Line up for the best thing Chippendale's seen since sliced bread
You have no idea what a relief it is Brickfields opened up when it did. This new bakery/café from Luxe founder and exceptionally incredible baker Simon Cancio and Mecca’s Paul Geshos is serving some of the best bread in the city. It’s dense, elastic and malty.
Try yours sandwiching rich, juicy anchovy-mayo-soaked-brisket with chilli and gherkins. OK, so it’s a $13 sandwich, but you could easily split it between two – especially if you share a quinoa, roast green pepper, pearl barley, tomato and olive salad on the side.
Or maybe it’ll be a breakfast plate – perfect if you’re flighty or fickle, there’s enough on there to keep you interested. Here, a halved boiled egg sits on a pile of fried eggplant, tahini, a slice of lemon and zhoug (a spicy green relish that’s almost like an Israeli version of salsa verde) on toast.
Make sure to try their house-made sodas (or, as they refer to them on the blackboard, “dranks – hells yeah!”). Order carafes of ‘Lebonade’ and plain mineral water, or our favourite, the pink peach – if only we could add gin. Coffee, as you’d expect with Geshos involved, is reliably ace.
Sweet treats run to Persian love cakes, croissants and a very attractive-looking crostata, but you’ll find us precariously balancing a custard tart on our laps. The fine pastry cups a thin layer of fig paste topped with creamy custard and a generous sprinkling of cinnamon on top.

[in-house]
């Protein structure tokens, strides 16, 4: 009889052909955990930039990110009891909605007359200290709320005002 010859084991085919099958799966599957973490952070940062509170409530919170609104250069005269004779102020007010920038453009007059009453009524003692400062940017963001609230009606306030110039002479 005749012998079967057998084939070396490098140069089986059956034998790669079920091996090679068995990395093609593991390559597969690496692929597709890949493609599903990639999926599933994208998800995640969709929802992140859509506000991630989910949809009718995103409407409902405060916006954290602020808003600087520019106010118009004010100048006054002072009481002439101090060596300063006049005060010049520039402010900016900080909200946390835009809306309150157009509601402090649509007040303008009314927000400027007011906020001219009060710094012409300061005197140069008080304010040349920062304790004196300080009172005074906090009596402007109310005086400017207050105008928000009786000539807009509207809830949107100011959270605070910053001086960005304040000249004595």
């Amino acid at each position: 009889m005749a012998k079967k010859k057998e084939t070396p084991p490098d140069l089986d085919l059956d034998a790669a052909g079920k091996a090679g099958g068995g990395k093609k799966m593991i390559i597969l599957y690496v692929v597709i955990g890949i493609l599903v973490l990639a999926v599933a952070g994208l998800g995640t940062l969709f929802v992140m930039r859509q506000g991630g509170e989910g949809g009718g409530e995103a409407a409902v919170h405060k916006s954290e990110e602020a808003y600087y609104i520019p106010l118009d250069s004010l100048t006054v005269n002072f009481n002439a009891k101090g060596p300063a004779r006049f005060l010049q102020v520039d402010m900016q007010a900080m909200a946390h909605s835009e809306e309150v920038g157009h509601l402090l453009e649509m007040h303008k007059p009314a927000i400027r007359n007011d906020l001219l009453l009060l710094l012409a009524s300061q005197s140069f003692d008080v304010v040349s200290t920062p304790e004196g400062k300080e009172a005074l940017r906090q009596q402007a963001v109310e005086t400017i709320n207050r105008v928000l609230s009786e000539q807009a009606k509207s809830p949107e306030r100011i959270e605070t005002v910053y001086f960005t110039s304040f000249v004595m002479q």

Why are we precariously balancing anything and not sitting at a table like grownups? So glad you asked. Inside, it’s a matter of getting one of the few stools by the window. The seats, by the by, literally swing out like Depression-era playground equipment – approach these with caution, or go arse over tit like we almost did.
Shelves run all the way up to the ceiling, lined with pickles and tins, while big sacks of flour and grain are stacked under the benches. Hanging plants and deco-style glass lightshades give the whole place a sort of mod-Brit feel. It’s very comforting. Outside, there are a few big tables. Everyone else perches on the old railway sleepers protecting the trees planted in the public courtyard just outside the café.
Whether you’re sitting, standing, perching or gliding, you’ll want to get in quick – Brickfields is hot property. And there are epic queues to prove it.